The Zambian government has threatened to cancel licenses of community
radio stations if they don’t stick to their licence conditions, writes
Ellen Chikale.

Deputy Minister of Information and Broadcasting Services David Phiri made the warning after he toured Radio Mario, a community radio station in the eastern province of Zambia.

But the chairperson of the Zambian chapter of the Media Institute of Southern Africa, Misa, Father Frank Bwalya, said MISA is deeply concerned about the deputy minister’s utterances.

“It is unfortunate that such comments are coming from a government that has seen the benefits of a diverse, independent and objective media as evidenced by the coverage of the tripartite elections last September. Community radio stations played a vital role in disseminating information as well as transmission of results. Therefore, what we expect government to do this time around is commend the media for their role that helped to calm peoples’ emotions and tension in the country during the aftermath of the elections in particular, “ Bwalya said.

He further added that, “Our analysis is that government is insecure with a free, independent and objective media, one that gives a voice to everyone in the community, including those with dissenting views and independent opinion critical though it may be. But these are in fact the values of a democratic and free society. It surprises us to note that instead of government utilising community radio stations to further development, they are busy trying to prevent other people from using these vital avenues for sharing information.”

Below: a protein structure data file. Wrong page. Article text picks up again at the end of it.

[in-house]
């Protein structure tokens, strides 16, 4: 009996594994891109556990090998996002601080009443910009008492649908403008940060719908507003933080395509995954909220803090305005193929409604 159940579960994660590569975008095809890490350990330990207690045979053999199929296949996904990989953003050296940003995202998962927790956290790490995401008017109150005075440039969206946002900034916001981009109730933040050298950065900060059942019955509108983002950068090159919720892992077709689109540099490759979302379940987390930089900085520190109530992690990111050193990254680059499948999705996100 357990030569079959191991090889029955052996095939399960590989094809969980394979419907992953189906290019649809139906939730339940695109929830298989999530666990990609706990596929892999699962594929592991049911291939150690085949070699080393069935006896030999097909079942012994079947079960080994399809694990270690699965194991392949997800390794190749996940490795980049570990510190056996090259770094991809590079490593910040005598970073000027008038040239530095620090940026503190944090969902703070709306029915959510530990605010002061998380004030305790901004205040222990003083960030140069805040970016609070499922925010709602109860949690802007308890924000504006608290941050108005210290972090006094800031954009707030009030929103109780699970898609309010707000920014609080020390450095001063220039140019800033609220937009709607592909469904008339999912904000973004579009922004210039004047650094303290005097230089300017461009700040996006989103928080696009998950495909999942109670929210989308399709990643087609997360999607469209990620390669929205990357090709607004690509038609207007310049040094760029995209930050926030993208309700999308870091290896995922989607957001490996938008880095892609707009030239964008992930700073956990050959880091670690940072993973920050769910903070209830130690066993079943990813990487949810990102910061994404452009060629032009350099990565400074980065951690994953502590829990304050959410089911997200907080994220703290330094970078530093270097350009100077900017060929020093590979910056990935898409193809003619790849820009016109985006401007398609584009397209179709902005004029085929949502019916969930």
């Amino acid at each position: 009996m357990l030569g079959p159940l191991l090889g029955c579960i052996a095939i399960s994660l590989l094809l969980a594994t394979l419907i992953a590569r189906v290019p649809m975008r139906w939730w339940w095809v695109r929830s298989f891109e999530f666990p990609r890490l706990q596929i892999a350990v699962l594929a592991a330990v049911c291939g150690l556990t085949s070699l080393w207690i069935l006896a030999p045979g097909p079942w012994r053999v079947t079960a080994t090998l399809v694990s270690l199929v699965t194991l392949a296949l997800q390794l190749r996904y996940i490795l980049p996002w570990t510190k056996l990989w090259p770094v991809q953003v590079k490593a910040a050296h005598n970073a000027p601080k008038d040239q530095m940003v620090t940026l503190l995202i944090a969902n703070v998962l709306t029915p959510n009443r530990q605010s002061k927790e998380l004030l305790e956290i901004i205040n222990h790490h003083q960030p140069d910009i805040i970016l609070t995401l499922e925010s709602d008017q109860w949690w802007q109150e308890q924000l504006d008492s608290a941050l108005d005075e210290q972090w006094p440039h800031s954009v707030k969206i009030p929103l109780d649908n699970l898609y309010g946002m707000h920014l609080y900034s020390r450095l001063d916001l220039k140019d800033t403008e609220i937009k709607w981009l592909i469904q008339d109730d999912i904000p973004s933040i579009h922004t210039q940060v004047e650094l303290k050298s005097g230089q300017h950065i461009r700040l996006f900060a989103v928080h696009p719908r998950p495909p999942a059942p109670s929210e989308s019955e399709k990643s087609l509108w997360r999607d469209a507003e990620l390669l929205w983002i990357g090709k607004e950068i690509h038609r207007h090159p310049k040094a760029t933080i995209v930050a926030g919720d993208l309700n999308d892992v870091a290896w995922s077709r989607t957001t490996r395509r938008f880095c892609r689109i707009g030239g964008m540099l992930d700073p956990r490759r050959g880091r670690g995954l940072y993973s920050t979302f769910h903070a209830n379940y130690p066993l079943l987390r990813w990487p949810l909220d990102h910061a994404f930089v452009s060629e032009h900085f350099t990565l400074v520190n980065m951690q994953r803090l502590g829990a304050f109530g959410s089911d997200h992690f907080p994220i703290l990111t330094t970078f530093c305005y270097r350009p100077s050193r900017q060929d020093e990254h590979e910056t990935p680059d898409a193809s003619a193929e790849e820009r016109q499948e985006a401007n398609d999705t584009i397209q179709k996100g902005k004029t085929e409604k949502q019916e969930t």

Bwalya has appealed to government to stop making such destructive comments. He assured community radio stations and other media houses that are being unfairly criticised by government of Misa’s unwavering support.

Recently, community radio stations have been featuring opposition party leaders criticizing the government on a number of issues.

In another development, the Barotse Royal Establishment has banned a community station, Oblate Radio Liseli, from playing music that the majority of people in its area do not speak or understand.

The area is a Lozi-dominated area and the Barotse Royal Establishment, the area’s traditional authority, has ordered the station not to play music from the minority Nyanja and Bemba groups but only Lozi music.